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Daan Roosegaarde’s GROW is a colorful LED dreamscape

After more than two years of research and development, Daan Roosegaarde and his team of designers and experts have unveiled GROW, an environmental artwork of “dancing lights” that enhances the growth of leek in a 20,000-square-meter agricultural field. Unveiled as part of the world film premiere by the same name, GROW is the first in a series of dreamscapes by Studio Roosegaarde that explore how the intersection of art and science can both create a better world and be expressed in a visually beautiful way. The project was developed as part of the artist-in-residence program of the Rabobank with expert advice from Wageningen University & Research, Springtij Forum and the World Economic Forum in Davos.

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Located in the rural Dutch town Lelystad, GROW takes inspiration from the use of specialized LEDs to help grow crops. While assisted grow lights are typically used in indoor and urban settings, such as vertical greenhouses, Roosegaarde wanted to explore an opportunity to use these LEDs in rural, outdoor areas. The installation builds on continuing research in photobiology light science technologies that study how certain light “recipes” — such as the one used in GROW — can enhance plant growth and reduce the use of pesticides by up to 50%. 

Related: Studio Roosegaarde wants to turn space waste into shooting stars and 3D-printed housing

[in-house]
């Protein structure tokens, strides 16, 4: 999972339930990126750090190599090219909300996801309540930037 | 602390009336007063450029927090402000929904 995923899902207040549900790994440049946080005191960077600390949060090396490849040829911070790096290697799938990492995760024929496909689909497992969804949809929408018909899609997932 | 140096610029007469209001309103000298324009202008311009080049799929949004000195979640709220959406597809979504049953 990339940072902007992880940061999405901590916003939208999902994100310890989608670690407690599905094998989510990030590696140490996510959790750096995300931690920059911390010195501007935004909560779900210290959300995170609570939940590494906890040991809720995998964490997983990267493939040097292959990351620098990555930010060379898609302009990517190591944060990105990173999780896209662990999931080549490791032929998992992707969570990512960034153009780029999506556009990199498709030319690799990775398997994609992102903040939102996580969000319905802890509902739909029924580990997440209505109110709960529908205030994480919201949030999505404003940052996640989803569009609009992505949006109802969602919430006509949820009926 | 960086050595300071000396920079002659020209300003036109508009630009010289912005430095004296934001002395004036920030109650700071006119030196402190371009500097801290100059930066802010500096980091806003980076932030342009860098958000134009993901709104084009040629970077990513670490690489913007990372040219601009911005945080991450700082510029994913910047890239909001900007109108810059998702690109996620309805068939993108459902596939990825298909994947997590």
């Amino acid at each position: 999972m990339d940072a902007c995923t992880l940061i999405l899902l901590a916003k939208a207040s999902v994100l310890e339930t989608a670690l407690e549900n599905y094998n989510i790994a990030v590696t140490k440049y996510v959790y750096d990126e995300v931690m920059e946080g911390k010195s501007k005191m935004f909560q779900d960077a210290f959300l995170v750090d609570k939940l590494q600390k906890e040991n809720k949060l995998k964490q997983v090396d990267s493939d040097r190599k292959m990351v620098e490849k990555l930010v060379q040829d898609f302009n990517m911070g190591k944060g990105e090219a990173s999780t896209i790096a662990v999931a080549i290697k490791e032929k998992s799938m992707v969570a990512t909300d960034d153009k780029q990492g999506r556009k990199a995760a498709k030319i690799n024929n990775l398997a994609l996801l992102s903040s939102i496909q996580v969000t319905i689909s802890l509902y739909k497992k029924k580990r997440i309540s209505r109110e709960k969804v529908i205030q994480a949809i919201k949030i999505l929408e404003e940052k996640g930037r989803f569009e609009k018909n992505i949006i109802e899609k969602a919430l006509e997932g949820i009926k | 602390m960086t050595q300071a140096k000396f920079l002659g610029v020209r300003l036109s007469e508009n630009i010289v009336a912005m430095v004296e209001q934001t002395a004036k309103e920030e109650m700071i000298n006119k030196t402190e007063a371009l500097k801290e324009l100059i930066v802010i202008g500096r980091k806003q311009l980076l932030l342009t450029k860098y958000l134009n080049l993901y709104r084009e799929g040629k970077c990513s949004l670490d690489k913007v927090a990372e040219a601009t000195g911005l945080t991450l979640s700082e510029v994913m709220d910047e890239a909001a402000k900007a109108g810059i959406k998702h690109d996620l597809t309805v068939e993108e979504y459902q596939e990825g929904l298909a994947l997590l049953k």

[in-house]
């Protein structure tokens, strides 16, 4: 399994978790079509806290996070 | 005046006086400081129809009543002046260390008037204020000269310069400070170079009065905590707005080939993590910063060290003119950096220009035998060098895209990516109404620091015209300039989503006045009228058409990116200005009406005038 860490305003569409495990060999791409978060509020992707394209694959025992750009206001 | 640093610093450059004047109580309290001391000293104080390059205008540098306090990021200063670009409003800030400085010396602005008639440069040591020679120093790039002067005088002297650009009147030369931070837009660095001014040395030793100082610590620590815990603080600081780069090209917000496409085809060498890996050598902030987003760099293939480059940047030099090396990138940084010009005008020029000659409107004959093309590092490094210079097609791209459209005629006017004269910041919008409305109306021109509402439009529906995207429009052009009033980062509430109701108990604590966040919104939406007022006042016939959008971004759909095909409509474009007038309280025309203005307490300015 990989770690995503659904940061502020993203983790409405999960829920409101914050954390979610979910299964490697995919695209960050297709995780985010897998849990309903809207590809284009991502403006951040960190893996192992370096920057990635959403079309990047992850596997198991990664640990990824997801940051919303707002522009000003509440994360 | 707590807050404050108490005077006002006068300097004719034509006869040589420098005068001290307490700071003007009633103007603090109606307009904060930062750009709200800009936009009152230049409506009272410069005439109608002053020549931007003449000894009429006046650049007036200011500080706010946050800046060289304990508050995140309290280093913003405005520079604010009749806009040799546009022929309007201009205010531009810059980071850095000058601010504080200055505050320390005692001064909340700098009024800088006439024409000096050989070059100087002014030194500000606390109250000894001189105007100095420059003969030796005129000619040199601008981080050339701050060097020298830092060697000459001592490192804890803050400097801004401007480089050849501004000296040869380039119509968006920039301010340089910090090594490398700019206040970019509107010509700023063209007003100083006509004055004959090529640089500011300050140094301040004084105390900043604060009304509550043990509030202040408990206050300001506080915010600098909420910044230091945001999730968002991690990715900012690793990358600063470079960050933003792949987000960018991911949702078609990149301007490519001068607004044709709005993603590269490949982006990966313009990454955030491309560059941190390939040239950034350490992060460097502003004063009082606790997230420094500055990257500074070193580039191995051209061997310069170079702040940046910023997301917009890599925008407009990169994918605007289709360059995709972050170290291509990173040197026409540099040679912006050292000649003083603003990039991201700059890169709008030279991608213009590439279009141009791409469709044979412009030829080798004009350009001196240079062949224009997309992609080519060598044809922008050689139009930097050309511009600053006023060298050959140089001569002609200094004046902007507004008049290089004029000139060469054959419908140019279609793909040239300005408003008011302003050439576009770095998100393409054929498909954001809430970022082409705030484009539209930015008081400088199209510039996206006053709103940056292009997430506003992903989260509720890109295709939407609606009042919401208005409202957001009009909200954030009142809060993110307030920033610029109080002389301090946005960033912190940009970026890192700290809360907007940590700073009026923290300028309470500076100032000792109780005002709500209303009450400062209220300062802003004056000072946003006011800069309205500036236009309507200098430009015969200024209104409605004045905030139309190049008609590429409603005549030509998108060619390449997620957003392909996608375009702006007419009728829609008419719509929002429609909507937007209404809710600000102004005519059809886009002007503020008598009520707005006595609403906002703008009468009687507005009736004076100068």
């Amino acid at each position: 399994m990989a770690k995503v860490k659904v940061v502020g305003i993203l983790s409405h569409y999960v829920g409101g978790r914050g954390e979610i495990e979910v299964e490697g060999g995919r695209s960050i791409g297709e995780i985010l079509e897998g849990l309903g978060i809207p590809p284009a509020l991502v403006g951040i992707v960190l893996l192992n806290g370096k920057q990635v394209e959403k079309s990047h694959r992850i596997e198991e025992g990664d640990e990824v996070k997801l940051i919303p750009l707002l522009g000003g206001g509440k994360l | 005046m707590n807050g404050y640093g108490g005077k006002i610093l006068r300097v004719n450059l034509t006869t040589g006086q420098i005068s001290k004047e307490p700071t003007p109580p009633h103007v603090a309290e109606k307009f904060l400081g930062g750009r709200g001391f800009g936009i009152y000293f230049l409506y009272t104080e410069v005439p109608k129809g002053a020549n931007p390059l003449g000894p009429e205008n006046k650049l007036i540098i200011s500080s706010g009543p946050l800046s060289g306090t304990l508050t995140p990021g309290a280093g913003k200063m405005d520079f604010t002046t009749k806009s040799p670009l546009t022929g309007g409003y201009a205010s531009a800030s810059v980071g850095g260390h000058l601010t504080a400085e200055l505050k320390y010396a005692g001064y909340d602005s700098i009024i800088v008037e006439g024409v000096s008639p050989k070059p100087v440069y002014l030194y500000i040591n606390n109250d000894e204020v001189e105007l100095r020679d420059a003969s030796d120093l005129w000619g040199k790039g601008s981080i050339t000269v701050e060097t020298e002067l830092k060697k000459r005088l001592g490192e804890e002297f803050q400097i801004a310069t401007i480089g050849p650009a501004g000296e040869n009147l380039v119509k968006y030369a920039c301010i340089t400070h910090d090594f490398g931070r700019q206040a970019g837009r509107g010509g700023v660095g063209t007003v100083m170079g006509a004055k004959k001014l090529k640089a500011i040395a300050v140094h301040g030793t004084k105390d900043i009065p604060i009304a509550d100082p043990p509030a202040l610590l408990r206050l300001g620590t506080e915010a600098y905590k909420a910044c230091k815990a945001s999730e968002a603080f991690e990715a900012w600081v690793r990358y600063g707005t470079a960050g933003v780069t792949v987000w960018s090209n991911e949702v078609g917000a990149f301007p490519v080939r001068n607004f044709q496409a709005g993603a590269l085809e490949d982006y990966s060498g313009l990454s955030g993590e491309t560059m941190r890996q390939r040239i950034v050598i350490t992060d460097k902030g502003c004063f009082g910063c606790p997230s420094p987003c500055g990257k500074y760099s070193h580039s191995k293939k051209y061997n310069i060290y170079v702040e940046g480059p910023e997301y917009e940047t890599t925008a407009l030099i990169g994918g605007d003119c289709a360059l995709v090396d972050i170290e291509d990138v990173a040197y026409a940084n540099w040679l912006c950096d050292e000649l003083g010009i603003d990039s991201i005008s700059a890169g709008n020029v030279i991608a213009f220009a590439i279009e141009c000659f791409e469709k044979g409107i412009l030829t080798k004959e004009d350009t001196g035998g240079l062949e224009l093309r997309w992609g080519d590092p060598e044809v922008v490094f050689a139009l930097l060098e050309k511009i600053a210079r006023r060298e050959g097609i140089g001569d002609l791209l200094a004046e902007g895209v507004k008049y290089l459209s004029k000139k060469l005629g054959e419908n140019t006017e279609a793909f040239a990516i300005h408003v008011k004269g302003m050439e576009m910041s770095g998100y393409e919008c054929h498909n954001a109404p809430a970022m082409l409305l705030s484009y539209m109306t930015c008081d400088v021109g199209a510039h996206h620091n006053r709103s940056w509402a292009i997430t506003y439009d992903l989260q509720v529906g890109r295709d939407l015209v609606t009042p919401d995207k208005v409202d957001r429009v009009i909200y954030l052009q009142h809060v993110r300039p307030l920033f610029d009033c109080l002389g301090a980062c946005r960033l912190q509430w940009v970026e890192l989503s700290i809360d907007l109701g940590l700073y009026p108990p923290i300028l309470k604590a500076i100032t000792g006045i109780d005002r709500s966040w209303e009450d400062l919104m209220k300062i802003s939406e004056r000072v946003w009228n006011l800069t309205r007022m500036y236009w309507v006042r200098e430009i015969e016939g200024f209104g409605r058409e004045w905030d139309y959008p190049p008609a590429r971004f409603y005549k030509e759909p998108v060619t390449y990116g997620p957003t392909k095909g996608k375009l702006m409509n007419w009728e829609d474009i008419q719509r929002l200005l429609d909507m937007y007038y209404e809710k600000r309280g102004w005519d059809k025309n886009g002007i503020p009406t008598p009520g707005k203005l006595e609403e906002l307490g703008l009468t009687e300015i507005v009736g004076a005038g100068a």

field of purple and red LED lights
field of leeks at sunrise

“The film GROW shows the development of this luminous dreamscape and how the beauty of light can help plants,” explained Roosegaarde’s design team. “GROW can be good for nature but also sends hopeful light to people. It gives a new meaning to the word ‘agri-culture’ by reframing the landscape as a living cultural artwork.”

blue and red LED lights in a field
hand touching leeks

GROW features four systems of light recipes consisting of blue, red and ultraviolet light that are projected horizontally over a plot planted with leek (Allium porrum). The LED lights are powered by solar batteries and are only turned on for a short period after sunset as a brief extension of daylight. Precision lighting ensures that the lights are only focused in a controlled area so as not to disturb the surrounding environment.

+ Studio Roosegaarde

Images via Studio Roosegaarde

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